MinnPost provides updates on coronavirus in Minnesota Sunday through Friday. The information is published following a press phone call with members of the Walz administration or after the release of daily COVID-19 figures by the Minnesota Department of Health.
Here are the latest updates from August 17, 2020:
- 65,716 confirmed cases; 1,712 deaths
- Case positivity average dips, but effect of mask mandate hard to quantify
- State urges bull-riding organizers to abide by COVID-19 rules
65,716 confirmed cases; 1,712 deaths
Six more Minnesotans have died of COVID-19, the Minnesota Department of Health said Monday, for a total of 1,712.
Of the people whose deaths were announced Monday, three were in their 90s, one was in their 80s, one was in their 70s and one was in their 60s. One person whose death was announced Monday was a resident of a long-term care facility. Of the 1,712 COVID-19 deaths reported in Minnesota, 1,280 have been among residents of long-term care.
The current death toll only includes Minnesotans with lab-confirmed positive COVID-19 tests.
MDH also said Monday there have been 65,716 total confirmed cases of COVID-19 in Minnesota. The number of confirmed cases is up 564 from Sunday’s count and is based on 12,690 new tests. You can find the seven-day positive case average here.
Since the start of the outbreak, 5,886 Minnesotans have been hospitalized and 286 are currently in the hospital, 155 of which are in intensive care. You can find more information about Minnesota’s current ICU usage and capacity here.
Of the 65,716 confirmed positive cases in Minnesota, 58,859 are believed to have recovered.
Case positivity average dips, but effect of mask mandate hard to quantify
Minnesota may have passed the peak of its latest uptick in COVID-19 infections, MDH Commissioner Jan Malcolm told reporters Monday. The state has experienced a trend of ups-and-downs throughout the pandemic, rather than a steady upswing and decline. “It does look at present that we maybe have kind of reached the crest of the latest wave and in the last couple of weeks at least have been heading down,” Malcolm said.
Minnesota’s seven-day positivity average has dipped to 4.9 percent said Malcolm, which is down from 5.2 percent last week and below 5 percent for the first time since July 23. Officials say a rate above 5 percent is a critical threshold for tracking the severity of the outbreak and the state’s response.
Hospitalizations are at their lowest point since July 26 and have declined every day since Friday. Malcolm said that the slight improvement in Minnesota has coincided with Gov. Tim Walz’s mandate requiring mask use in most indoor spaces, though she said it is hard to track exactly what effect any health policy has had on the outbreak.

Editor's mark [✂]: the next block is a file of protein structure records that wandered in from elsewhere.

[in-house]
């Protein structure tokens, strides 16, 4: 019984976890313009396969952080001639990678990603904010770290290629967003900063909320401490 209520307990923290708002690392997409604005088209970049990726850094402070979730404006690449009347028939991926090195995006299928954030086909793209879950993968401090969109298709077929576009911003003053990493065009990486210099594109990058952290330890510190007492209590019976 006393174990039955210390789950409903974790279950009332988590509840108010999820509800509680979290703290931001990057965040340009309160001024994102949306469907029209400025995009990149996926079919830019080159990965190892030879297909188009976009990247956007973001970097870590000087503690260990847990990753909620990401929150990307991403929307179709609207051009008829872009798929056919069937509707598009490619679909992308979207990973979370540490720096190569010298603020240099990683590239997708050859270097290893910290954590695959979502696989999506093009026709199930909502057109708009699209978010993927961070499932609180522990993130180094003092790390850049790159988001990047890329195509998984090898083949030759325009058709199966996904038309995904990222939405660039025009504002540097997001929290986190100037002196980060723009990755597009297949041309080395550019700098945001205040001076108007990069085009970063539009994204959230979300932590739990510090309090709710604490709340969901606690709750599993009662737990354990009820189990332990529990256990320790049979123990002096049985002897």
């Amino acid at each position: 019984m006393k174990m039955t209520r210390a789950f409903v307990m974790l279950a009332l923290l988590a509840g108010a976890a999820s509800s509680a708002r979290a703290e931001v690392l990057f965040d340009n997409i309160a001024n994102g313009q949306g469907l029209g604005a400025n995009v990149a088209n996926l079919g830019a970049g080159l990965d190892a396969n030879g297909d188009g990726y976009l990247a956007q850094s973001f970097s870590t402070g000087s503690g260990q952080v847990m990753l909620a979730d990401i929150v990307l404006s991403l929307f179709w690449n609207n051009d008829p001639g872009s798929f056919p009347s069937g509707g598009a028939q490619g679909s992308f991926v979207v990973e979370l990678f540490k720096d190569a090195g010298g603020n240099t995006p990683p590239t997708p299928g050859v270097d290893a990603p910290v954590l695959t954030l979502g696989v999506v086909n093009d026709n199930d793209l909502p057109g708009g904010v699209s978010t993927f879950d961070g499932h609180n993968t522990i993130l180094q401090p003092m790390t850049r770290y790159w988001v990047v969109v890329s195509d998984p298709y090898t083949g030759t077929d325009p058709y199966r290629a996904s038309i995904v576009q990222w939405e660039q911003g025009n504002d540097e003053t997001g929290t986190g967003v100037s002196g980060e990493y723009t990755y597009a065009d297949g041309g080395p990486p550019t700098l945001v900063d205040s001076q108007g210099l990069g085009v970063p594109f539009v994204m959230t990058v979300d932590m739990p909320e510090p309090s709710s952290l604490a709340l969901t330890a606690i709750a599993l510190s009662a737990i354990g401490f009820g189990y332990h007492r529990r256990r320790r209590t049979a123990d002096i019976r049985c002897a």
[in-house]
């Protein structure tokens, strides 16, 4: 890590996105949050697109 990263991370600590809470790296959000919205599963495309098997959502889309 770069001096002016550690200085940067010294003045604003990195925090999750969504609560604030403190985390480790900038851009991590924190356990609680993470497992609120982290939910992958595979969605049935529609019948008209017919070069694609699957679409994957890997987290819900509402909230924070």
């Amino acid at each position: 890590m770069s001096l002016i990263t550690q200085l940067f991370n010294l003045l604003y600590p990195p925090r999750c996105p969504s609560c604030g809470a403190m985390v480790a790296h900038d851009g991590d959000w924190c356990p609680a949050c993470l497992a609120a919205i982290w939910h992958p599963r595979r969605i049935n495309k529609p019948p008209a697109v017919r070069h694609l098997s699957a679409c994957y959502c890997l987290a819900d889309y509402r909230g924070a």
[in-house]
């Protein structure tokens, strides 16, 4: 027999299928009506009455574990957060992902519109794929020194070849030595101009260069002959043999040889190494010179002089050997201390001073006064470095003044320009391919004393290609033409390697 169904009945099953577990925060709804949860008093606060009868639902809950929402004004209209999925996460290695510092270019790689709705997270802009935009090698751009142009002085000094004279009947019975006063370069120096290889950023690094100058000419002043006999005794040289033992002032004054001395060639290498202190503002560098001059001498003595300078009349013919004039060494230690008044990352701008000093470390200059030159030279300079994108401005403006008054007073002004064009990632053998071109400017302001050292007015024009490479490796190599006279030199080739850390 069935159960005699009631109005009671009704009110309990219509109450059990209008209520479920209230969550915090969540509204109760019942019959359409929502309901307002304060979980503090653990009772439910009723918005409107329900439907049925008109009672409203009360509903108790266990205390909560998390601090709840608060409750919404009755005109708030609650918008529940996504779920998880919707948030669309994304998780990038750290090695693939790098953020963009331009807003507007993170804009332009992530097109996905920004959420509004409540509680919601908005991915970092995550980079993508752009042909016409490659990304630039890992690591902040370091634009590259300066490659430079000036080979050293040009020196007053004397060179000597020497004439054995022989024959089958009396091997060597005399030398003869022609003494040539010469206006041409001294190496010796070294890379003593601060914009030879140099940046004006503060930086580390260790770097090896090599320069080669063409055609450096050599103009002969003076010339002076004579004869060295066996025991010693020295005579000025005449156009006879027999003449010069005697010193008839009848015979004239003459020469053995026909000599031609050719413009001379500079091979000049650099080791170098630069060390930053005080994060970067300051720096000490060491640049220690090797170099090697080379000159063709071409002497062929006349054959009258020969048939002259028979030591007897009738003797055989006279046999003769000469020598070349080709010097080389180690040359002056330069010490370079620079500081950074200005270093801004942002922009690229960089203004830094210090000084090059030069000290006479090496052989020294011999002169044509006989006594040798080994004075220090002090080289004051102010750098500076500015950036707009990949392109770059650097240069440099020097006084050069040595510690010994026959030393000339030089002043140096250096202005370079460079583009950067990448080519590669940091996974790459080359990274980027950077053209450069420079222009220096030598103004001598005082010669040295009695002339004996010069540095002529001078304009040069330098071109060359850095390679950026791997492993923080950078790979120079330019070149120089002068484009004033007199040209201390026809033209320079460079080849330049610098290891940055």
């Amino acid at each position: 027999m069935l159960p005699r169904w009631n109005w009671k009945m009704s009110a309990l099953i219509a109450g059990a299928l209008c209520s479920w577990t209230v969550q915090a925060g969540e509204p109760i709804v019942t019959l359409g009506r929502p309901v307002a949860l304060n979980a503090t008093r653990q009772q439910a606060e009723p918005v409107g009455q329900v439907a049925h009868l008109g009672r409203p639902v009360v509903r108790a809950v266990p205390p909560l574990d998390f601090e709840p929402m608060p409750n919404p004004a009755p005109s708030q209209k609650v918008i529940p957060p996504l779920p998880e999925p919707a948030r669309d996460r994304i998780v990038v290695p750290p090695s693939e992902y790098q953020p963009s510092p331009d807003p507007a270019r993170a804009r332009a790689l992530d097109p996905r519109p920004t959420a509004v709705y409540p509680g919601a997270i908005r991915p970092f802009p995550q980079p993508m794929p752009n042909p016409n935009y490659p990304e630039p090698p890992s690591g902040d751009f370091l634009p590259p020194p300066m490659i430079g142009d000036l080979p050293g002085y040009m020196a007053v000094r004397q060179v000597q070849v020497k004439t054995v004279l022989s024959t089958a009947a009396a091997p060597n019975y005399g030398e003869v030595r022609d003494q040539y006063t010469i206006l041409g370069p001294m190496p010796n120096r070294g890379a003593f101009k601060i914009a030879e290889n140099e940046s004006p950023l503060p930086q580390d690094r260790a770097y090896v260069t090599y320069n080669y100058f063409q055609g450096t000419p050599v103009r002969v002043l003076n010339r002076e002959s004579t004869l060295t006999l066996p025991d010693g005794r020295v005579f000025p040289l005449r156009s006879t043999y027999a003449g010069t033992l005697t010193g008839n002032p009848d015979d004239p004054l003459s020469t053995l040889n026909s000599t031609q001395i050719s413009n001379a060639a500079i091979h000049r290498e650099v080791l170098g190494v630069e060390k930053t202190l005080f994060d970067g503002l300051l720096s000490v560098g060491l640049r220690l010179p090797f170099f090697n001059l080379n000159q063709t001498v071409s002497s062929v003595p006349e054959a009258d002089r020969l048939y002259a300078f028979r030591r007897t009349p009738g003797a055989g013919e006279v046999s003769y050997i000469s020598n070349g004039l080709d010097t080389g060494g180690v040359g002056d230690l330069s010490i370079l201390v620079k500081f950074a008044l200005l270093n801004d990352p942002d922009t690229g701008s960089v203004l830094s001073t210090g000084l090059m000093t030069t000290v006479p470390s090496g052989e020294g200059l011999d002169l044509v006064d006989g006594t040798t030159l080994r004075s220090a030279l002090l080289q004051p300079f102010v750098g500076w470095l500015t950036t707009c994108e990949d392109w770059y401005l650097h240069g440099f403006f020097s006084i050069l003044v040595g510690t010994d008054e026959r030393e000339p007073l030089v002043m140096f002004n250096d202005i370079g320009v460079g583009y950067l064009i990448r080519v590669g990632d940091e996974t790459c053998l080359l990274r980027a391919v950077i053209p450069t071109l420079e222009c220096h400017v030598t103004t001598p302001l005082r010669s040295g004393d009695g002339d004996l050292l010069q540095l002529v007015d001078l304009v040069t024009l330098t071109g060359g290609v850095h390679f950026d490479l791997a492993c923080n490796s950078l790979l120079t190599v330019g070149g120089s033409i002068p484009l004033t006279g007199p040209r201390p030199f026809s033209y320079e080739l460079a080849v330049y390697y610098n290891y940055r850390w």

State urges bull-riding organizers to abide by COVID-19 rules
As organizers of a bull-riding event in Wadena County consider whether to hold the gathering, health officials say they’re urging compliance with public health regulations but not planning to try and prevent an event from happening.
The Detroit Lakes Tribune reported some people frustrated with Walz’s health rules are planning a protest to support the Nimrod Bull Bash, set to take place over Labor Day weekend. The event’s organizers also complained that the restrictions constitute government overreach and the paper reported the event brings thousands of guests each year for the three-day event.
Leaders of a rodeo in Effie, which was held in defiance of Walz’s limitations on the number of people who can attend an event, were later sued by Attorney General Keith Ellison. But while Minnesota warned the rodeo organizers and tried to convince them not to hold the event, the state did not step in to preemptively block it in any way. “I think the challenge is, until something has happened, it’s hard to take action in advance,” said Kris Ehresmann, MDH’s infectious disease director.
Malcolm said two people with COVID-19 attended the Effie rodeo, though Ehresmann said their information is limited to what people are willing to share with the state’s case investigators.
Today on MinnPost
- Ilhan Omar’s primary victory affirms progressives’ control of Minnesota’s Fifth District.
- No, police reform won’t be on Minneapolis voters’ ballots in 2020. But two other questions will be.
- Through woman-centered peer support, The Hive aims to make mental health part of the conversation.
- Asking yourself how long it’s been since this all started? Us too.
- As always, a look at the numbers on the MinnPost COVID-19 dashboard.
Around the web
- Taxpayers spent nearly $66 million building an emergency coronavirus hospital with 2,750 beds at a convention center in Chicago. But so far, just 38 patients have been treated there, reports the Chicago Sun Times.
- In Arizona, a school district was forced to cancel in-person classes after teachers refused to show up, saying they did not feel safe returning, reports the Arizona Republic.
- From the Los Angeles Times, a survey of 45 Southern California school districts found profound differences in distance learning among children attending school in high-poverty communities and those in more affluent ones. The inequities threaten to exacerbate wide and persistent disparities in public education that shortchange students of color.
MDH’s coronavirus website: https://www.health.state.mn.us/diseases/coronavirus/index.html
Hotline, 7 a.m. to 7 p.m.: 651-201-3920